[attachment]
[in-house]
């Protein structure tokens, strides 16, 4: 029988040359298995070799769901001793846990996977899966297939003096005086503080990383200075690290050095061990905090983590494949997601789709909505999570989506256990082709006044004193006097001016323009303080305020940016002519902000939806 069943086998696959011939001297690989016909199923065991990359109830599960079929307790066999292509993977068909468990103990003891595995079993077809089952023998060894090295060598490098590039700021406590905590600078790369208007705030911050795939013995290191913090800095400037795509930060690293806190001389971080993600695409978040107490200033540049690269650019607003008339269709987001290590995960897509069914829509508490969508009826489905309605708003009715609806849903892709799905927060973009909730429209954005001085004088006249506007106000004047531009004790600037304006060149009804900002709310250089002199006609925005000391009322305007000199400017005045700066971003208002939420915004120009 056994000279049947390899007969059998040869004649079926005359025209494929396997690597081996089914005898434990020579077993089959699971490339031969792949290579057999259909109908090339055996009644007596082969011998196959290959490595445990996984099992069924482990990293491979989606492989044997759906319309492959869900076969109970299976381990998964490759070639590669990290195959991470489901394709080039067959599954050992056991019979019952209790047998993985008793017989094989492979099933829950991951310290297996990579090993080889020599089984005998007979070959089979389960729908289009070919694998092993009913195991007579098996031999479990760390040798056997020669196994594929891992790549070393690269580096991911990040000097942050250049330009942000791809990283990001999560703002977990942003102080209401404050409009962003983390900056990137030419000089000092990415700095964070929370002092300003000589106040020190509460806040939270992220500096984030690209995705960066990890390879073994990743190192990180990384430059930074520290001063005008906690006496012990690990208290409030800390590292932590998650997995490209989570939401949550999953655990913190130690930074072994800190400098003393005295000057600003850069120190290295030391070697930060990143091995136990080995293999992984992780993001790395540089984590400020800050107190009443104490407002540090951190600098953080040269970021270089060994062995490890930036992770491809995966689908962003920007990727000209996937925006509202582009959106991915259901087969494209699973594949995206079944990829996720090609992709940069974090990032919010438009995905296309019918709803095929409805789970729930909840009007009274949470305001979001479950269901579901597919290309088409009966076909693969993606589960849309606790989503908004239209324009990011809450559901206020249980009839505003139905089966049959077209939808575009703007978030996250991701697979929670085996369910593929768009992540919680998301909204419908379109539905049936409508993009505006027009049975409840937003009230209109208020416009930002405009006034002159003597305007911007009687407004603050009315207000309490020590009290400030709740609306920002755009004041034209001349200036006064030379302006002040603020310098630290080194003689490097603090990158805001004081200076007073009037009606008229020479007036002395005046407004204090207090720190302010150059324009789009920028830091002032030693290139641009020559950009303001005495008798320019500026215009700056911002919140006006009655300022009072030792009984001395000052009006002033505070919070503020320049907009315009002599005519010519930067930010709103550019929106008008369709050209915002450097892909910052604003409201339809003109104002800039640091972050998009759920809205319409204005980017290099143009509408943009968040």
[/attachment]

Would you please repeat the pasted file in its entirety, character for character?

[in-house]
């Protein structure tokens, strides 16, 4: 029988040359298995070799769901001793846990996977899966297939003096005086503080990383200075690290050095061990905090983590494949997601789709909505999570989506256990082709006044004193006097001016323009303080305020940016002519902000939806 069943086998696959011939001297690989016909199923065991990359109830599960079929307790066999292509993977068909468990103990003891595995079993077809089952023998060894090295060598490098590039700021406590905590600078790369208007705030911050795939013995290191913090800095400037795509930060690293806190001389971080993600695409978040107490200033540049690269650019607003008339269709987001290590995960897509069914829509508490969508009826489905309605708003009715609806849903892709799905927060973009909730429209954005001085004088006249506007106000004047531009004790600037304006060149009804900002709310250089002199006609925005000391009322305007000199400017005045700066971003208002939420915004120009 056994000279049947390899007969059998040869004649079926005359025209494929396997690597081996089914005898434990020579077993089959699971490339031969792949290579057999259909109908090339055996009644007596082969011998196959290959490595445990996984099992069924482990990293491979989606492989044997759906319309492959869900076969109970299976381990998964490759070639590669990290195959991470489901394709080039067959599954050992056991019979019952209790047998993985008793017989094989492979099933829950991951310290297996990579090993080889020599089984005998007979070959089979389960729908289009070919694998092993009913195991007579098996031999479990760390040798056997020669196994594929891992790549070393690269580096991911990040000097942050250049330009942000791809990283990001999560703002977990942003102080209401404050409009962003983390900056990137030419000089000092990415700095964070929370002092300003000589106040020190509460806040939270992220500096984030690209995705960066990890390879073994990743190192990180990384430059930074520290001063005008906690006496012990690990208290409030800390590292932590998650997995490209989570939401949550999953655990913190130690930074072994800190400098003393005295000057600003850069120190290295030391070697930060990143091995136990080995293999992984992780993001790395540089984590400020800050107190009443104490407002540090951190600098953080040269970021270089060994062995490890930036992770491809995966689908962003920007990727000209996937925006509202582009959106991915259901087969494209699973594949995206079944990829996720090609992709940069974090990032919010438009995905296309019918709803095929409805789970729930909840009007009274949470305001979001479950269901579901597919290309088409009966076909693969993606589960849309606790989503908004239209324009990011809450559901206020249980009839505003139905089966049959077209939808575009703007978030996250991701697979929670085996369910593929768009992540919680998301909204419908379109539905049936409508993009505006027009049975409840937003009230209109208020416009930002405009006034002159003597305007911007009687407004603050009315207000309490020590009290400030709740609306920002755009004041034209001349200036006064030379302006002040603020310098630290080194003689490097603090990158805001004081200076007073009037009606008229020479007036002395005046407004204090207090720190302010150059324009789009920028830091002032030693290139641009020559950009303001005495008798320019500026215009700056911002919140006006009655300022009072030792009984001395000052009006002033505070919070503020320049907009315009002599005519010519930067930010709103550019929106008008369709050209915002450097892909910052604003409201339809003109104002800039640091972050998009759920809205319409204005980017290099143009509408943009968040």